care. They don't care. They just think that somehow it is a magic
solution that will instantly solve all problems, and the established
fact that it doesn't work doesn't phase them...and that;'s's
only going to get worse! Canada is already setting up private clinics
to deal with these issues...but it's like a band aid on a shrapnel chance, especially if the US goes the govt health care
route...then there will be no room in the US for Canadians to send
patients when the system in Canada overflows, as it always does, and
they always do send the overflow to the US.
From: Dinosaur_Sr on
On Sep 5, 5:13 pm, "dene" <d...(a)> wrote:
> "Jack Hollis" <xslee...(a)> wrote in message
> news:giv4a5dkqs5hat2dl2lffm6l3dqng7pl0o(a)
> > On Sat, 05 Sep 2009 13:22:35 GMT, Bobby Knight <bkni...(a)>
> > wrote:
> > >You have to be kidding!
> > > In the first place is taken out of
> > >context.
> > I'm sorry BK, but it's you that has to be kidding.  These are all
> > entire paragraphs and some are consecutive paragraphs and entire
> > pages.  Nothing is taken out of context.
> > >The premise is not one that is being suggested, rather what
> > >a regime, such as the Planetary Regime, COULD do if it was so
> > >dedicated.  This is a "what could happen" scenario, not a suggestion
> > >for the Obama administration.  Hell it was written 32 years ago.
> > This is just an indication of how radical some of the Obama's advisors
> > are.  Van Jones is another example of how out of touch with America
> > Obama and his advisors are.
> > The fact that anyone could even suggest the things that Holdren
> > suggests is an indication that the man is totally unacceptable to be a
> > member of the US government on any level.  The same is true for Van
> > Jones.
> > >Now go back and see where any of this is deemed OK, or that this kind
> > >of Big Brother medical practice is suggested as policy by this, or any
> > >other administration.
> > Bobby, you asked for a cite where members of the Obama administration
> > suggested forced abortions and you got it.  In addition, you got a lot
> > more than that.  Forced abortions were the least of it.  Mostly of
> > this stuff could only be carried out by a totalitarian regime like the
> > Communists or the Fascists.  This type of thinking has no place in a
> > democracy.  However, there is serious doubt that Holdern actually
> > believes in democracy or the US Constitution.  If he did, he could
> > have never written such things.
> > >Hollis knows better too, but its the kind of ultra-right-wing bullshit
> > >that they spread in order to scare those of you who believe anything.
> > >BK
> > Bobby, all I did was quote directly from Holdren's book.  These are
> > his words, not mine.  The facts are the facts.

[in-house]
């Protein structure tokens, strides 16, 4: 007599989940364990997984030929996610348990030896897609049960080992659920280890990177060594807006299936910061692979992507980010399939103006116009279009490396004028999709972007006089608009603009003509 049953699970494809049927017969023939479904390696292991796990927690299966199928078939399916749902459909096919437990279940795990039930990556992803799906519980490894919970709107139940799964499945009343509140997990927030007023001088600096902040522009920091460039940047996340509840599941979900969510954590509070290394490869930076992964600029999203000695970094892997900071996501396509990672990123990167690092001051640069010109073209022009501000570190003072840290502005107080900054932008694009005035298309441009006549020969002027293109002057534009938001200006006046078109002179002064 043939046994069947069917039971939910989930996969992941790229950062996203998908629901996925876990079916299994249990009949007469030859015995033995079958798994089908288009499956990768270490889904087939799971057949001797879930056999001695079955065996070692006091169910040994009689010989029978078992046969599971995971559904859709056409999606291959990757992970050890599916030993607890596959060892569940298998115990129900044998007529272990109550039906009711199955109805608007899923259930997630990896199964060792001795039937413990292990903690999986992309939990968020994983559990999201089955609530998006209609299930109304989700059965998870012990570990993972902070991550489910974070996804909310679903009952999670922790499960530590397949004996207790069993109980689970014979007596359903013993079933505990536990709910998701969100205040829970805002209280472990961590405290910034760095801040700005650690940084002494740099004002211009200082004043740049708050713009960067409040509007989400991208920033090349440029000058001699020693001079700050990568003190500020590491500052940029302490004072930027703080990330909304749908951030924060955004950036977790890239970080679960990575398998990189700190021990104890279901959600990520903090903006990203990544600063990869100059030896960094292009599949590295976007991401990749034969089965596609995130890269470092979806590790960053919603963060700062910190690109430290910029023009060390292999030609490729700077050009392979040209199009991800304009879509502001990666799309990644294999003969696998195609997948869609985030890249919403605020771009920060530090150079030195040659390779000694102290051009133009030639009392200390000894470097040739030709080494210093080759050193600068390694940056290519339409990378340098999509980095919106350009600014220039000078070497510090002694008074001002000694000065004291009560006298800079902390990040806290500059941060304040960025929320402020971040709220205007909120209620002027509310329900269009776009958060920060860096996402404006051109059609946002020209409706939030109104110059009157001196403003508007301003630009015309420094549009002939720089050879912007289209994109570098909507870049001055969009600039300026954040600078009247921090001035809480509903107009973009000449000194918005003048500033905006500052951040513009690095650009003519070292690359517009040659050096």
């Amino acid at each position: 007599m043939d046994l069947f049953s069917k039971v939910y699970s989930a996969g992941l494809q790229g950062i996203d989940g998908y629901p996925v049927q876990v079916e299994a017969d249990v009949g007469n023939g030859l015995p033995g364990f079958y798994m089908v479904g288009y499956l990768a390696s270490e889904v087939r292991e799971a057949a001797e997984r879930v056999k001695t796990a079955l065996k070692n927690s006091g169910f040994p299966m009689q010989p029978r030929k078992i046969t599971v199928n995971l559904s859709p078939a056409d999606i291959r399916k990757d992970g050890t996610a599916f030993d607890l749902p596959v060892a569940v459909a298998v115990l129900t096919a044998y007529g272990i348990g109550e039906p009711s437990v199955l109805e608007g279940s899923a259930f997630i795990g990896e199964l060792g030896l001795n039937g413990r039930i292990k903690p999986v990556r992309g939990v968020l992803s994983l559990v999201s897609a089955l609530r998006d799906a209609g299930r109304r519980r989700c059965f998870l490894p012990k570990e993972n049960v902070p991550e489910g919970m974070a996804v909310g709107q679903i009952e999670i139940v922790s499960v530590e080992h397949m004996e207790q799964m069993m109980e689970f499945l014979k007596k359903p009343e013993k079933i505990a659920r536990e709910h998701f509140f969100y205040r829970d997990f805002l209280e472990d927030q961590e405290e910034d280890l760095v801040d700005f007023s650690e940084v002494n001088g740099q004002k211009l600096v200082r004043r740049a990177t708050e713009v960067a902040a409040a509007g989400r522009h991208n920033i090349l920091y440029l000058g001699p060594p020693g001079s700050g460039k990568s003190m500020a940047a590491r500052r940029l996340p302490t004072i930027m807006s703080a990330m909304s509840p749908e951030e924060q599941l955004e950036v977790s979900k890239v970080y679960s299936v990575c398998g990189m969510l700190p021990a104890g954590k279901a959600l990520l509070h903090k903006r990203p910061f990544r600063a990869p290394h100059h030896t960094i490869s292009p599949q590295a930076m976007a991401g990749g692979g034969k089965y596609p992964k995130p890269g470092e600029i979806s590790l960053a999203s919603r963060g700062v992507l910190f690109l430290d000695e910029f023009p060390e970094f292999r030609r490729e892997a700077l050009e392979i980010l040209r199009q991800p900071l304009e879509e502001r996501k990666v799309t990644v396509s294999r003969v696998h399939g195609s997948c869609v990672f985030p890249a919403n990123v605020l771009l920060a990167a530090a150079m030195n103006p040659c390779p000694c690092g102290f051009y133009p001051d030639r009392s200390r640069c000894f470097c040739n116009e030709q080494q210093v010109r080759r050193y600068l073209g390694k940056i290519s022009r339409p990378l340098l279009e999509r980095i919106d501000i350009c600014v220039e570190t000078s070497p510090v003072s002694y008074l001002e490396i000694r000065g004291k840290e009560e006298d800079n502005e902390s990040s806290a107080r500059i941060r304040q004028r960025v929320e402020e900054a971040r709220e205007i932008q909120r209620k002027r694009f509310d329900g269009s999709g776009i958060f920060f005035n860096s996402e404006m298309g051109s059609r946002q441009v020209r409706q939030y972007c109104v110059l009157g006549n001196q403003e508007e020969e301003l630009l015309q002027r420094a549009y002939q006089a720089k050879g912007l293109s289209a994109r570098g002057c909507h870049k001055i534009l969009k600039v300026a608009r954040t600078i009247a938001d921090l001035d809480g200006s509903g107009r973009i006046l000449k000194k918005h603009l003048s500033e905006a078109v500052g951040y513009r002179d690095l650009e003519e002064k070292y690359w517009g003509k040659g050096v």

> > My guess is that Holdern dropped a little too much acid back in the
> > old days and hasn't returned to his right mind yet.  It frightening
> > that he is an advisor to the President.
> So that's KnitWit's excuse.....that it was written out of context, 32 years
> ago.  I'm glad I didn't bother to read this nonsense on GG.  Let's suppose
> there is merit to his Knit's excuse.  Where's the cite that indicates the
> author changed his mind.  Unless there is, his words stand.
> -Greg

People like him have nothing to contribute. They have made up their
mind and will not look at what is happening. If you present something
like the writings of Holdren and Emanuel, they simply deny it. There
is no point to any discussion with such people. Obama, FWIW, needs to
come clean on these issues, and either deny Holdren and Emanuel
outright, or justify the value of their approaches as potential

Throwing van Horn under the bus doesn't ameliorate the problems with
senior advisers like Holdren and Emanuel.
From: Dinosaur_Sr on
On Sep 5, 7:08 pm, Jack Hollis <xslee...(a)> wrote:
> On Sat, 5 Sep 2009 15:13:47 -0700, "dene" <d...(a)>
> wrote:
> >So that's KnitWit's excuse.....that it was written out of context, 32 years
> >ago.
> The out of context argument is complete rubbish.  What they say is
> obvious.  
> The only way to describe the person who wrote these things is as an
> Eco-Fascist.  Someone who is willing to suspend democracy, the
> Constitution and human rights to protect the environment.

Even if you take the "what if" view here, it shows how the policy is
bad. You give govt these powers and they then can do these things. Of
course Holdren is "advising" what can be done to control population,
and he is a Sr. WH adviser. I suppose Knit Wit thinks Holdren is
giving someone else's advice in his book!
From: assimilate on

On 6-Sep-2009, Carbon <nobrac(a)> wrote:

> I do not care about Kennedy or Rangel. The discussion was whether Palin
> is capable of holding high public office, and she clearly is not.

I would say that as an elected Gov, your opinion didn't count much there.